Newspapers Struggle to Avoid Their Own Obit ; They Face Dwindling Circulation and Competition from Other Outlets, but Are Likely to Survive - If They Can Adapt

Article excerpt

Will the last American newspaper lose its last reader before the middle of the century? Journalism professor Philip Meyer thinks it's possible.

After all, the percentage of adults who report reading daily newspapers has fallen from 81 percent in 1964 to just 52 percent in 2004. If the trend continues, there won't be any readers left within a few decades, says Mr. Meyer, an author and former reporter who teaches at the University of North Carolina.

The unhappy prospect of fizzle instead of fizz isn't the only challenge facing publishers and editors. The antics of plagiarizing and lying newspaper reporters have scarred the media's credibility. Recent industry scandals raise questions about whether newspapers are fudging their circulation numbers, and federal do-not-call legislation stopped the lucrative practice of selling subscriptions through telemarketing. And now, free websites like craigslist.com are siphoning off millions of dollars in vital classified ad revenue from newspapers.

Of course, Meyer is hardly the first person to forecast the demise of newspapers. Critics have been highlighting the industry's struggles for decades, as afternoon papers folded and dozens of cities became one-paper towns. Still, more than 1,400 daily newspapers continue to set the news agenda for television, radio, and the Internet, both nationally and locally. Meanwhile, newspaper advertising revenue grew during all but the first three years of the 1990s, and it went up during the last quarter of 2004, too.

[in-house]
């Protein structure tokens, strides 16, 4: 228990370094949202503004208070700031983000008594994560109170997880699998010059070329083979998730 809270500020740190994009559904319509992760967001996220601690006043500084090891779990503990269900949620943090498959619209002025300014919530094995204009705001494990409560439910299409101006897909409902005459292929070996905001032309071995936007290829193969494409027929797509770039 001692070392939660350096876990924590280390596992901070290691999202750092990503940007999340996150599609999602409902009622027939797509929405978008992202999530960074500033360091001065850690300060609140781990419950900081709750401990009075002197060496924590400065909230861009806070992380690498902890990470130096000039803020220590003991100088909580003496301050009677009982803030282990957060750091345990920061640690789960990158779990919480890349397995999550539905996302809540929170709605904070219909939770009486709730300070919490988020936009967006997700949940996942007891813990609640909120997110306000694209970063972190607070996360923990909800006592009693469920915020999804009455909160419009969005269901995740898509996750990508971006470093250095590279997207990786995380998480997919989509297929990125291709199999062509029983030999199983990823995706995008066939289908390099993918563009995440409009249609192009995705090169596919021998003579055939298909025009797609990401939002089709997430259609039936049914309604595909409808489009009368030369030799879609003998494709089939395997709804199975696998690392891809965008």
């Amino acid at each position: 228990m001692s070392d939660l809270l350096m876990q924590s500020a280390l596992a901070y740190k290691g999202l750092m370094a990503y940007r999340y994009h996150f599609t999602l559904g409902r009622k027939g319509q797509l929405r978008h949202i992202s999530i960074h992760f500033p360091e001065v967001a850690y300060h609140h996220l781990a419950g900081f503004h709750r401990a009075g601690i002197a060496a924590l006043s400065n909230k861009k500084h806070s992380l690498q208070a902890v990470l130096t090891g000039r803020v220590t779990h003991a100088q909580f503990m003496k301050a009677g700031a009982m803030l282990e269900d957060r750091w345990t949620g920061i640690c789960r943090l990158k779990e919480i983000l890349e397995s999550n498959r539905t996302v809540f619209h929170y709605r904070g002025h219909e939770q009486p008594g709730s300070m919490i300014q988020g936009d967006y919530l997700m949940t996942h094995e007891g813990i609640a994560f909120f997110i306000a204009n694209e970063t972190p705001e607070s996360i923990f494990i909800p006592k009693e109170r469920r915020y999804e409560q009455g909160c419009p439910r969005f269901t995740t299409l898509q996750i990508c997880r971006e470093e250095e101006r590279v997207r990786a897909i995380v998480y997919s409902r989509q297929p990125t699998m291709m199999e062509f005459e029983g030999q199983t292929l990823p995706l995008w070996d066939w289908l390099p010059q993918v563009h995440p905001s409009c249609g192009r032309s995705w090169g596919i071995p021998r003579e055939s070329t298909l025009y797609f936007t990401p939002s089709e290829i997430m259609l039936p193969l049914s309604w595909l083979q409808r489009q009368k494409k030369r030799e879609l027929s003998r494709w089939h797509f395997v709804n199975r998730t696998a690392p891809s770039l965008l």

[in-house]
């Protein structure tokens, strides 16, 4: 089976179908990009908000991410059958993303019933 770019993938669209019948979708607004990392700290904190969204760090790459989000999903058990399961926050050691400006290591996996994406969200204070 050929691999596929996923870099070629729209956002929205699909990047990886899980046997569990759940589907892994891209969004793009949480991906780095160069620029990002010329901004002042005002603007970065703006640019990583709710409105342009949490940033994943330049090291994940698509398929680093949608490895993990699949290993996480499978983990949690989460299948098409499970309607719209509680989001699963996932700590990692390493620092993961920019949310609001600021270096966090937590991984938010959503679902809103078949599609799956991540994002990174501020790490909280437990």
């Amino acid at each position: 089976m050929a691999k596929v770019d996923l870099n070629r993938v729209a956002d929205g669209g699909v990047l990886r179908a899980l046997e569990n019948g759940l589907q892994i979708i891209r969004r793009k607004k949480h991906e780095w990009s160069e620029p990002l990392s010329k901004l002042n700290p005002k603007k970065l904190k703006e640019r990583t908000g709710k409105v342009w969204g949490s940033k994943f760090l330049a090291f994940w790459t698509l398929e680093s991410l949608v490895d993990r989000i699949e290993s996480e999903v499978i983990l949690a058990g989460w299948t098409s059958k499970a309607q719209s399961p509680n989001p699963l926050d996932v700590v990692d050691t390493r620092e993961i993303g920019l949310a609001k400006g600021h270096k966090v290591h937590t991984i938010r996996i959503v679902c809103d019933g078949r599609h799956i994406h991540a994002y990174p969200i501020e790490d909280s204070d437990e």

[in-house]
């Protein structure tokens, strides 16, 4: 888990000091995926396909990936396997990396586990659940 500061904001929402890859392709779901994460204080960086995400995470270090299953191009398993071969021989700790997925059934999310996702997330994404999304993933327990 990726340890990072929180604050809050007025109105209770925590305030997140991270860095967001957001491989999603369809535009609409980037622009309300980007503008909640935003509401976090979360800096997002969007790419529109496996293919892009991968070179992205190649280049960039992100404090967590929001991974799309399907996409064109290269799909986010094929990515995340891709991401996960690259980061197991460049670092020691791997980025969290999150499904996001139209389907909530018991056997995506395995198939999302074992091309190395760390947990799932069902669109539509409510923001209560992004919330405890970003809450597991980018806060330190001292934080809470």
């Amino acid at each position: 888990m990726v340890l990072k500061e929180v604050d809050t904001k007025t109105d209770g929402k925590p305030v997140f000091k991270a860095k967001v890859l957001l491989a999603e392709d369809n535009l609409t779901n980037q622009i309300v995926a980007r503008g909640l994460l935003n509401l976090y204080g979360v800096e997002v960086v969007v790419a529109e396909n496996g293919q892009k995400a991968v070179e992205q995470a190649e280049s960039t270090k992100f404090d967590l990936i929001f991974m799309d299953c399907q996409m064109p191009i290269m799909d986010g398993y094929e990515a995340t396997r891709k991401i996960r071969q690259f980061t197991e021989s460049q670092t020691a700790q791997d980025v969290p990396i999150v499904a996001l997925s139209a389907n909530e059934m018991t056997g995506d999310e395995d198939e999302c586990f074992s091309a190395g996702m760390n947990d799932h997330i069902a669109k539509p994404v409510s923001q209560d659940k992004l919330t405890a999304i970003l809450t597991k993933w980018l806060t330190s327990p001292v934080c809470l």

"Don't believe the doomsayers," says Jay Smith, president of the Cox Newspapers chain. "They've been out there for a long time, and we'll gladly carry their obituaries."

But there's no denying a sense of looming crisis as subscription numbers at individual newspapers drop - 2 percent here, 5 percent there - each year. Even the industry's traditionally healthy profit margins won't survive if advertisers balk at paying top dollar to reach elderly diehards - senior citizens still love papers - or no one at all.

What to do? "The newspapers will have to be smart about distributing the news in the way [young] consumers want, or they won't be relevant," says Sammy Papert III of Belden Associates, a newspaper research firm.

Indeed, newspapers are trying to reach younger people through quick-read free papers, Spanish-language papers, and stand-alone weekly entertainment tabloids. But most of the new strategies rely on an old standby: ink printed on a page. And that may spell trouble. …